eliminate all pain in the most minimally invasive method. There should be no rush to procedures, unless the pain is acute.

Most patients, however, have chronic – or ongoing, nagging pain. Conservative care plans for such pain may include changing a patient’s diet, encouraging


November 2011

lifestyle changes and chiropractic appointments. One of the many tools chiropractors have to help chronic pain patients is DME – or durable medical equipment. Think support braces for the back. “ D M E is designed to support a n a rea to reduce mechanical s t re s s, and promote healing,” say s C hanc e Mo o re, DC. “DME c a n help muscle spasm, m usc l e te ars, spinal disc inju r i e s , knee ligament tears or s p r a i ns and a variety of other c ond i ti o ns. ” M o o re regularly prescribes D M E to patients to help with c h ro nic pain. “TENS and lumbar spine bracing are the most commonly prescribed DME for pain,” says Moore. (See page X for more information on T E N S u n i t s . ) “ We t r e a t m a n y c o n d i t i o n s o n a n y g i v e n d a y, but the most frequent area we treat is the lumbar spine – or lower back. When the structures of the lumbar spine are injured the brain sends messages to the surrounding musculature to contract. This can result in muscle spasm. Bracing of the lumbar spine supports the area to reduce

DME can help muscle spasm, muscle tears, spinal disc injuries, knee ligament tears or sprains and a variety of other conditions.” Knee Brace by BREG –

November 2011

muscle spasm and speed healing. TENS is a great device that reduces the perception of pain. TENS can be used almost a n y w h e r e o n t h e b o d y. ” While Moore has seen great results from DME with patients, Kim Rowe, a DME representative with Desert Medical, says braces may provide temporarily relief but not a cure. “Many patients think that a spine or knee brace will completely heal them and eliminate their pain,” says Rowe. “This is far from the truth. The idea behind bracing a pain patient is to help increase their daily activity levels w h i l e m i n i m i z i n g p a i n . Fo r example, if wearing a spine brace can help a patient sit or stand longer without having to take a pain pill or lie down, then it is successful. By w e a r i n g a b r a c e , y o u r u n d e rlying problem is still there, the brace will help support the injured area while you are undergoing treatment.” Moore says while working with a patient on a treatment plan, D M E p ro v i d e s n e c e s s a r y l i t e r a l support. Many patients have a n i m p ro v e d q u a l i t y o f l i f e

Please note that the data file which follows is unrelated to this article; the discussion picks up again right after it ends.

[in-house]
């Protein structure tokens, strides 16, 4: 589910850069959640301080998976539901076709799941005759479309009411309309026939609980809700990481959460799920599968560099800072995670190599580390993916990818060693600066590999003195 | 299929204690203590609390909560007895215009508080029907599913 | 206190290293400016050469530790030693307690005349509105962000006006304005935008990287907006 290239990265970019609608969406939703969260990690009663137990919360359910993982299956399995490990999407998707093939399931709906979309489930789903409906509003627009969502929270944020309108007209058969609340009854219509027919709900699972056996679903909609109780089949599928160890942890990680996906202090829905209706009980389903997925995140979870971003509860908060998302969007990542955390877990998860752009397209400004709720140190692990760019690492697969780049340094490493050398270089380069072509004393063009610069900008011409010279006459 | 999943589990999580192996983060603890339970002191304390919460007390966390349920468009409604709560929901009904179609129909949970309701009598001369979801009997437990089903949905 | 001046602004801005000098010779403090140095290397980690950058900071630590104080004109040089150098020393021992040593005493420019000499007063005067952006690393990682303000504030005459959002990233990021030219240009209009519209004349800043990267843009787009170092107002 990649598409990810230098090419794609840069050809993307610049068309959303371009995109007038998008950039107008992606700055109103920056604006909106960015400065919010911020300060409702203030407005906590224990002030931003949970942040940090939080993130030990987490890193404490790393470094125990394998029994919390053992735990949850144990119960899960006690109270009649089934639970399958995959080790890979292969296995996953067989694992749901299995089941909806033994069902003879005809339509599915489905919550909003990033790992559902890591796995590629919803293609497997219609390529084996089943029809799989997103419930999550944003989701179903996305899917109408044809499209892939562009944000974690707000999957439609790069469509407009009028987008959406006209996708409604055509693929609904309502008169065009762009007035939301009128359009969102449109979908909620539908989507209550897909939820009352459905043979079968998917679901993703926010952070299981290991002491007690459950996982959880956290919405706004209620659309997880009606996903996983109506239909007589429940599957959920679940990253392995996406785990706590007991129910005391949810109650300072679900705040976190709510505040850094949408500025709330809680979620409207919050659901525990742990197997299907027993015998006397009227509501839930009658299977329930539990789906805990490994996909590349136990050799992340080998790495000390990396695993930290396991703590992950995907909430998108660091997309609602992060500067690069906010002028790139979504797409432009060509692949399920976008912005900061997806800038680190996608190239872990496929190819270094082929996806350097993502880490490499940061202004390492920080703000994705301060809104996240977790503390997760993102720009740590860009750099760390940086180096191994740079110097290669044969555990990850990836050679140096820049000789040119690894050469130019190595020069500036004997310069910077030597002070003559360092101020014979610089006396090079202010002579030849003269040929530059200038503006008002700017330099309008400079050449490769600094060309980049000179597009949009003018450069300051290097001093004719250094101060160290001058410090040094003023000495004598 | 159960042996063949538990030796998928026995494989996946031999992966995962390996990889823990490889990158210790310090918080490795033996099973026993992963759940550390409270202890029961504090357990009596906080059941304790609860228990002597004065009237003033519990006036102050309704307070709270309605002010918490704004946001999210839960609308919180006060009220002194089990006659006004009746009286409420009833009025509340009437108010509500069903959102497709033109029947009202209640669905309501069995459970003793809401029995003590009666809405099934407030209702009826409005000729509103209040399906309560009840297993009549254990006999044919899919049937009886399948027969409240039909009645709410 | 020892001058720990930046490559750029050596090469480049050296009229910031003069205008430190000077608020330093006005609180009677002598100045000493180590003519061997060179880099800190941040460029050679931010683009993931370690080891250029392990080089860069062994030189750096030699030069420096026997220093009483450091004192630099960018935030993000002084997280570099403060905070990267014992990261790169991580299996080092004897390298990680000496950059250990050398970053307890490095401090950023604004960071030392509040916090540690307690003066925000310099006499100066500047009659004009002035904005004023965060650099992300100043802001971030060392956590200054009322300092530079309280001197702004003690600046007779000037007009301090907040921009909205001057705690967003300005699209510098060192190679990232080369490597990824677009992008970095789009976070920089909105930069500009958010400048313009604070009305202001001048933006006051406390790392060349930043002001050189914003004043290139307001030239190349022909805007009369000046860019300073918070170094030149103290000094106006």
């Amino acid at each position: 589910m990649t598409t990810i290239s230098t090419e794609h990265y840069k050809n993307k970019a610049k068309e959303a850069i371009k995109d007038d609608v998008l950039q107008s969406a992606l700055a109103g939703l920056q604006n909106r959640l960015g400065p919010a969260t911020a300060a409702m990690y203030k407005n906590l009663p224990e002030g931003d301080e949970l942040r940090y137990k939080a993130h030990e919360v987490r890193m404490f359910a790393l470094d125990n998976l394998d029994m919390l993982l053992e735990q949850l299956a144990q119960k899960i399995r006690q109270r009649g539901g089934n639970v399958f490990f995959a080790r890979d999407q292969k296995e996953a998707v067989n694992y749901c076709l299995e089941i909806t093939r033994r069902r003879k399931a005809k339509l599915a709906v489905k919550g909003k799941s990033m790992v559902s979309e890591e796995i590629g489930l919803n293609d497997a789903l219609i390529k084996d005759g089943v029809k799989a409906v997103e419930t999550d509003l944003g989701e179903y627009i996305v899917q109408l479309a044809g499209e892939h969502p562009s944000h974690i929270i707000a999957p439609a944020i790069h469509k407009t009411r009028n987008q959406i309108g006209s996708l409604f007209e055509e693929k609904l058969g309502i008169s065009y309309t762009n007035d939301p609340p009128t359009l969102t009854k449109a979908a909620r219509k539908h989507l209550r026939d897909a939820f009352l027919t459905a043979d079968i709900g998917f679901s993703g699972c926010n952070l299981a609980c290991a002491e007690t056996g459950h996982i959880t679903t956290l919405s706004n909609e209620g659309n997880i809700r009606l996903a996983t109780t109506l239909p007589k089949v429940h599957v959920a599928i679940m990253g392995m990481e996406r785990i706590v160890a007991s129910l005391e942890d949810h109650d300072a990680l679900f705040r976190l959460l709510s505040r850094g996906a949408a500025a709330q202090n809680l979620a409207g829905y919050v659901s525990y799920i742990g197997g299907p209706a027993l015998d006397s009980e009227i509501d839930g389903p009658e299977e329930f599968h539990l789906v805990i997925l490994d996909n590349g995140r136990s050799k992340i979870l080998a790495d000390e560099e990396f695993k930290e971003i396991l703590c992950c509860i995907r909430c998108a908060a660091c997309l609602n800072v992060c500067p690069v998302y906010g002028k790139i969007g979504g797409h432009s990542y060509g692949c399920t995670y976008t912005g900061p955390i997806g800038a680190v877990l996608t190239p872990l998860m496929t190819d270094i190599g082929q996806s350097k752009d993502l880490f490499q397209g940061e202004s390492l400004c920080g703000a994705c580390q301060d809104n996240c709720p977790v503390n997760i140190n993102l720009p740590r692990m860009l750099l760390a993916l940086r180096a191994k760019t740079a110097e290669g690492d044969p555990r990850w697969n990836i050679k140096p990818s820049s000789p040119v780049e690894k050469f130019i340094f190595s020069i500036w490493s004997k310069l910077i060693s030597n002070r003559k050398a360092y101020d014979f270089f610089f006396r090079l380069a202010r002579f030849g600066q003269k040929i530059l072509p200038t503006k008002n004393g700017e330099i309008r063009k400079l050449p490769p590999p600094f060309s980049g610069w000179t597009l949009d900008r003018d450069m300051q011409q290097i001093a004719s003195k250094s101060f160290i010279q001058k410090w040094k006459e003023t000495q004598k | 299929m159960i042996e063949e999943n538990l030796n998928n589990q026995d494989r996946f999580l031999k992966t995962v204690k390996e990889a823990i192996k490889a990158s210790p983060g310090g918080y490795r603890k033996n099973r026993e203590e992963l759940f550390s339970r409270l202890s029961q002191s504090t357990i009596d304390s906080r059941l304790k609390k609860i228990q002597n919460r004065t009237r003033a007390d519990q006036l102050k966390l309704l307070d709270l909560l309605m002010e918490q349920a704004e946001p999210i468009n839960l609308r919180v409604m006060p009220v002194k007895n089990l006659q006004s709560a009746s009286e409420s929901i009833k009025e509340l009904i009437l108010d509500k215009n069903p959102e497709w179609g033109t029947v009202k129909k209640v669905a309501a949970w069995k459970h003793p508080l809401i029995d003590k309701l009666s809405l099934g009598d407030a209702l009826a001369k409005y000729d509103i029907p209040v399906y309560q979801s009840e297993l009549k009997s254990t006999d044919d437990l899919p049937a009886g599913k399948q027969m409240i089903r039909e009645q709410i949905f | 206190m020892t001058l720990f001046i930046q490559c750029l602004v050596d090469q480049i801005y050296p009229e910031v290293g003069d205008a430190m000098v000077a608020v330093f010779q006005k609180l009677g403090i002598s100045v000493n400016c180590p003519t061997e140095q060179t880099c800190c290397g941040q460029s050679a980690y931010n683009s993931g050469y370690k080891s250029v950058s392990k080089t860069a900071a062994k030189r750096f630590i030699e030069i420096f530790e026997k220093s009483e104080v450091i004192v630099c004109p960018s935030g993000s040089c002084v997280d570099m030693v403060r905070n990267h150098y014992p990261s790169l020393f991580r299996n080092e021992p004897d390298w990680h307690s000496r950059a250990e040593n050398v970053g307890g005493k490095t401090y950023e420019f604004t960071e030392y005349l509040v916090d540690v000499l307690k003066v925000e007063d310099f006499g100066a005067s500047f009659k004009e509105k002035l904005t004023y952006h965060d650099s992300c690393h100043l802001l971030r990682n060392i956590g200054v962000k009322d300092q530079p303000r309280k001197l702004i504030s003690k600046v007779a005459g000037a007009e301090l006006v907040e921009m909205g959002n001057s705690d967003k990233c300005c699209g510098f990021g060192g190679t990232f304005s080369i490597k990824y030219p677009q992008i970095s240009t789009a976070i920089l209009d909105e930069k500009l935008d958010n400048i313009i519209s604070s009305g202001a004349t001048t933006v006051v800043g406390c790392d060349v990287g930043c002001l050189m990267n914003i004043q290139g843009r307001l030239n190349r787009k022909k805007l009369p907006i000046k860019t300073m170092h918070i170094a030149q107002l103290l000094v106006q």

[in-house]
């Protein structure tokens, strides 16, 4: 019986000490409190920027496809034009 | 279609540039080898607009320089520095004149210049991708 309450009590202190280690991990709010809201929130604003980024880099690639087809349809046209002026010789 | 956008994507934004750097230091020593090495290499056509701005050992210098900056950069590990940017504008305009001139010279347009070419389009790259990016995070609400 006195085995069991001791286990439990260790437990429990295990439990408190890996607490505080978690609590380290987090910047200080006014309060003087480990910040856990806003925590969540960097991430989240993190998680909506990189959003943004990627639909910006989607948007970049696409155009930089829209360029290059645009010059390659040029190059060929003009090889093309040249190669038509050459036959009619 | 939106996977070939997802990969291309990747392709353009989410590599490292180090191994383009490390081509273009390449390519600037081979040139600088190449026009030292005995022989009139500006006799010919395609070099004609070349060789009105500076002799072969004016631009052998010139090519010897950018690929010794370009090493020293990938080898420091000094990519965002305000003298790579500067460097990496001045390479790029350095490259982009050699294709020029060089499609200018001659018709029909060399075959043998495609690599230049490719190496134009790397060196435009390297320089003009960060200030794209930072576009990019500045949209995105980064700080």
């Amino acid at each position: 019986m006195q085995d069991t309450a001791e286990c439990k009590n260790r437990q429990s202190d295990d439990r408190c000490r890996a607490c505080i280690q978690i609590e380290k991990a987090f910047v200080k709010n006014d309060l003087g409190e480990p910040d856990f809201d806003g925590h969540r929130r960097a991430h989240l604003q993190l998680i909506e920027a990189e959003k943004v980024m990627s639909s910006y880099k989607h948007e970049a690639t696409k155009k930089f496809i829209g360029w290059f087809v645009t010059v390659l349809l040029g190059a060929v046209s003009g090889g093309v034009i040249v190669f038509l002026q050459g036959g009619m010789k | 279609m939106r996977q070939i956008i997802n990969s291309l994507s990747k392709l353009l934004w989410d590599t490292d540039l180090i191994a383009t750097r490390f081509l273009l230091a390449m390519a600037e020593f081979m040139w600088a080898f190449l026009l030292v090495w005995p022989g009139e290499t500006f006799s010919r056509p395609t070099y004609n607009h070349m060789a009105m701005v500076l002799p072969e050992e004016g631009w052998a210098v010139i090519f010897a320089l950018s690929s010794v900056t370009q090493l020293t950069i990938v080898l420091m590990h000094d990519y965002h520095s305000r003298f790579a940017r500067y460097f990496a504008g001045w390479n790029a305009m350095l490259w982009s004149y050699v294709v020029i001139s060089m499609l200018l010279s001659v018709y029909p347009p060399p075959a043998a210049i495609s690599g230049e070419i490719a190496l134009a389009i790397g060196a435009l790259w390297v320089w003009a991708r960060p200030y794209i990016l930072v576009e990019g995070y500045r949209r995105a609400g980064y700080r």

thanks to these tools. “I have s e e n g re a t re s u l t s , ” says Mo o re . “ S o m e p a t i e n t s come in t o t h e o ff i c e u n a b l e t o stand d u e t o t h e s e v e r i t y o f a muscle s p a s m . T h e i m m e d i a t e suppor t t h a t a l u m b a r b r a c e can pro v i d e w i l l re d u c e t h e muscle s p a s m a n d c a n a l l o w the pat i e n t t o w a l k o u t o f t h e off ice a n d p e rfo rm t h e i r a c t i v ities of d a i l y l i v i n g .” Ro we s a ys a s a bra c i n g c o n s u ltant, s h e e n j o y s w o r k i n g w i t h patient s t o f i n d t h e r i g h t D M E to help w i t h t h e i r p a i n . “I spec i a l i z e i n a l l t y p e s o f b r acing : s p i n e , k n e e , s h o u lder, ne c k , a n k l e , h i p , e t c . , ” she says . “ D a i l y, I fi t o rt h o p edic and p a i n p a t i e n t s f o r m a n y differen t a i l m e n t s a n d i n j u r i e s . Spine a n d k n e e b r a c e s a re b y far mos t c o m m o n l y p re s c r i b e d by phy s i c i a n s a n d h e a l t h c a re p rovide rs . B u t , i f y o u s h o w m e where y o u r p a i n i s , I c a n f i n d a b r ace fo r i t ! ” During s u c h a m e e t i n g w i t h a bracing c o n s u l t a n t , p a t i e n t s will als o l e a r n h o w t o w e a r, remove a n d c a re f o r t h e b r a c e . Patient s s h o u l d a s k h o w l o n g they are t o w e a r t h e b r a c e a n d what to l o o k f o r i f t h e b r a c e